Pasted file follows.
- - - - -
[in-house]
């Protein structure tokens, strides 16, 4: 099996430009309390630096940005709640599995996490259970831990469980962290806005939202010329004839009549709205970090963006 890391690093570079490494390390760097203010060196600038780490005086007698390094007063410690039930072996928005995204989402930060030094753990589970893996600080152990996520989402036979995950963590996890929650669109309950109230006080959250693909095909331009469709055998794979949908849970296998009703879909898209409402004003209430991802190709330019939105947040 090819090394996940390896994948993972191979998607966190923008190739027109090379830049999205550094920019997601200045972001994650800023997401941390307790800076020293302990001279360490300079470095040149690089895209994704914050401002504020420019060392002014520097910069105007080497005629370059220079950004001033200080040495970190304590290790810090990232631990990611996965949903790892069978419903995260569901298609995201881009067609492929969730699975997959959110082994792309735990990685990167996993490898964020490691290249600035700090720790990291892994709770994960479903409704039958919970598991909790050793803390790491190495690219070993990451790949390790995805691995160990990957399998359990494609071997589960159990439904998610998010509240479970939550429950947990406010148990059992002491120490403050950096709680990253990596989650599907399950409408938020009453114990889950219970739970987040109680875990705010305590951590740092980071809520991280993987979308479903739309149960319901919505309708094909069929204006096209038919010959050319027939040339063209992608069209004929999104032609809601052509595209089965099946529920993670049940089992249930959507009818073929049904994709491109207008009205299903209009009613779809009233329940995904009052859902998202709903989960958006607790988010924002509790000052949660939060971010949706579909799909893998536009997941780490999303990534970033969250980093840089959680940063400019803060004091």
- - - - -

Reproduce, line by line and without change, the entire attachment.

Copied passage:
[in-house]
């Protein structure tokens, strides 16, 4: 099996430009309390630096940005709640599995996490259970831990469980962290806005939202010329004839009549709205970090963006 890391690093570079490494390390760097203010060196600038780490005086007698390094007063410690039930072996928005995204989402930060030094753990589970893996600080152990996520989402036979995950963590996890929650669109309950109230006080959250693909095909331009469709055998794979949908849970296998009703879909898209409402004003209430991802190709330019939105947040 090819090394996940390896994948993972191979998607966190923008190739027109090379830049999205550094920019997601200045972001994650800023997401941390307790800076020293302990001279360490300079470095040149690089895209994704914050401002504020420019060392002014520097910069105007080497005629370059220079950004001033200080040495970190304590290790810090990232631990990611996965949903790892069978419903995260569901298609995201881009067609492929969730699975997959959110082994792309735990990685990167996993490898964020490691290249600035700090720790990291892994709770994960479903409704039958919970598991909790050793803390790491190495690219070993990451790949390790995805691995160990990957399998359990494609071997589960159990439904998610998010509240479970939550429950947990406010148990059992002491120490403050950096709680990253990596989650599907399950409408938020009453114990889950219970739970987040109680875990705010305590951590740092980071809520991280993987979308479903739309149960319901919505309708094909069929204006096209038919010959050319027939040339063209992608069209004929999104032609809601052509595209089965099946529920993670049940089992249930959507009818073929049904994709491109207008009205299903209009009613779809009233329940995904009052859902998202709903989960958006607790988010924002509790000052949660939060971010949706579909799909893998536009997941780490999303990534970033969250980093840089959680940063400019803060004091």